Is VR Bad for Your Eyes?
VR, or virtual reality, is all the rage right now. But, considering how it works, is VR bad for your eyes? After all – VR headsets place their lenses and images so close to your eyes!
If you feel that’s impacted your vision, let’s explore some possible reasons and see how to prevent that from happening.
Experiencing an alternate reality with VR
Before we examine how it can affect your eyes, how exactly does VR work?
Standing for “Virtual Reality”, VR is a popular tool used to create an immersive digital environment you can richly experience using a special headset.
It’s a relatively new technology, but it’s been making waves. You’ll see VR being used to its full potential in these fields:
- Interactive education
- Hands-on simulation and training
- Healthcare, specifically with mental health, physical therapy, and visual training
- Entertainment, like interactive films and games
When you put on a VR headset, you get two mini LCD screens in front of each eye, projecting a stereoscopic effect. Thus, it visually immerses you into the virtual world, even if you don’t move physically. Sounds great, doesn’t it?
However, it doesn’t feel that great once you use it for an extended time. VR headsets make it hard for your eyes to focus on objects up close. Your eyes are looking at flat screens, but your brain is trying to process what you see as a realistic, in-depth world.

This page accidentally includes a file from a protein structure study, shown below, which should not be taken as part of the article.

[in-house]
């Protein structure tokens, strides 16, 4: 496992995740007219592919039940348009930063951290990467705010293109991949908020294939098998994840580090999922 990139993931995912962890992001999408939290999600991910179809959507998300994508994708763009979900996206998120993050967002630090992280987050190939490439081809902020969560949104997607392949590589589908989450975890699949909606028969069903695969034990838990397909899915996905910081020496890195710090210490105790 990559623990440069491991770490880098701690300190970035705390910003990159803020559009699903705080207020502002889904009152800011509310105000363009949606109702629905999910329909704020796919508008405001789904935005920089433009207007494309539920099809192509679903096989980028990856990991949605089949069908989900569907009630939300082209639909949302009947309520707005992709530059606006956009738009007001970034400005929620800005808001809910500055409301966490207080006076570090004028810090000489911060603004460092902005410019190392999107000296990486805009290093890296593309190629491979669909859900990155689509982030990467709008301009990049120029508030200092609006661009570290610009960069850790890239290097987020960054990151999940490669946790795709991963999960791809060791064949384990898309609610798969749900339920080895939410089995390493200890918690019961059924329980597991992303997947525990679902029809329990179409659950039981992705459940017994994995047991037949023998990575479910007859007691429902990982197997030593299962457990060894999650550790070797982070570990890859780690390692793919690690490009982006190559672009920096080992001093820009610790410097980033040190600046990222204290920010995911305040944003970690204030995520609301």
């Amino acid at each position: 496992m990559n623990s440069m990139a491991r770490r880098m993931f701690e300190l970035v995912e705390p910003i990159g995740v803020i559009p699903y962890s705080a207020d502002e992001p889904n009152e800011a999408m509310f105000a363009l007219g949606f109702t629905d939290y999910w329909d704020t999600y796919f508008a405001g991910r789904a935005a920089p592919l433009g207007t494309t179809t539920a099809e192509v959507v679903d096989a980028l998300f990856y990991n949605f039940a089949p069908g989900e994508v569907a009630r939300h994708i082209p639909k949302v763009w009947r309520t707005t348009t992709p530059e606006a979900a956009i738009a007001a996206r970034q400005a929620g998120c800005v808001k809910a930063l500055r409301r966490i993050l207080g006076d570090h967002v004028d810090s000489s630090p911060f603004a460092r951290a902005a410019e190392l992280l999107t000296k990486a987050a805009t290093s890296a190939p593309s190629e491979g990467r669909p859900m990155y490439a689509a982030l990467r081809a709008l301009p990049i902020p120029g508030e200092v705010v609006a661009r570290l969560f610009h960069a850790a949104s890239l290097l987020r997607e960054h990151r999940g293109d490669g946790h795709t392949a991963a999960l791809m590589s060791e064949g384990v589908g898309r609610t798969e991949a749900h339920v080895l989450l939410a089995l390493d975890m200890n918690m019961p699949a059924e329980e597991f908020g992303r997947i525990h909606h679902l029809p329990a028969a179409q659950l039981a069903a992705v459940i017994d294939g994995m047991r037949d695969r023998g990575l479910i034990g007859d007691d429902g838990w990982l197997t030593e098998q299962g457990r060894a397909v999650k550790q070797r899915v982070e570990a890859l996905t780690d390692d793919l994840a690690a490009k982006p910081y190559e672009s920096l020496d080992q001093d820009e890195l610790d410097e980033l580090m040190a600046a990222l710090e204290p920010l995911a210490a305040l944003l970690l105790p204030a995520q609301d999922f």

In short, it’s confusing for your eyes and brain. Plus, the LCD screens are close to your eyes, more directly exposing you to blue light all the time.
As a result, VR headsets can tire out your eye muscles. A 2019 study found that people have experienced eye fatigue during and after using VR headsets. It can also cause motion sickness, dizziness, and nausea.
VR really isn’t so eye-friendly
While it’s a fascinating piece of tech, VR could be more friendly for your eyes. Many people still experience the following symptoms after using those magical 3D goggles.
- Eye strain or fatigue
- Motion sickness and disorientation
- Dry and sore eyes
- Redness and irritation
- Increased sensitivity to bright lights
- Blurry vision
- Double vision
- Neck and shoulder pain
Too much screen time can be bad for your eyes; the same goes for VR. Light exposure at short distances can make you struggle to focus on nearby virtual objects. You can just imagine the mental overload it might cause.
Even worse is that adverse reactions to VR still need to be fully documented. However, there’s an undeniable link between screen time and chronic eye problems.
In 2020, a VR developer named Danny Bittman admitted that his long-term use of a VR headset worsened his vision. He got diagnosed with a “new eye convergence problem that acts like dyslexia,” making him worried about the future.
At the very least, if you have to use your VR headset, wear it alongside a pair of blue light glasses. This type of specs can protect your eyes from constant blue light and lower the risk of you getting blurry or double-vision.
4 tips to improve eye safety when using VR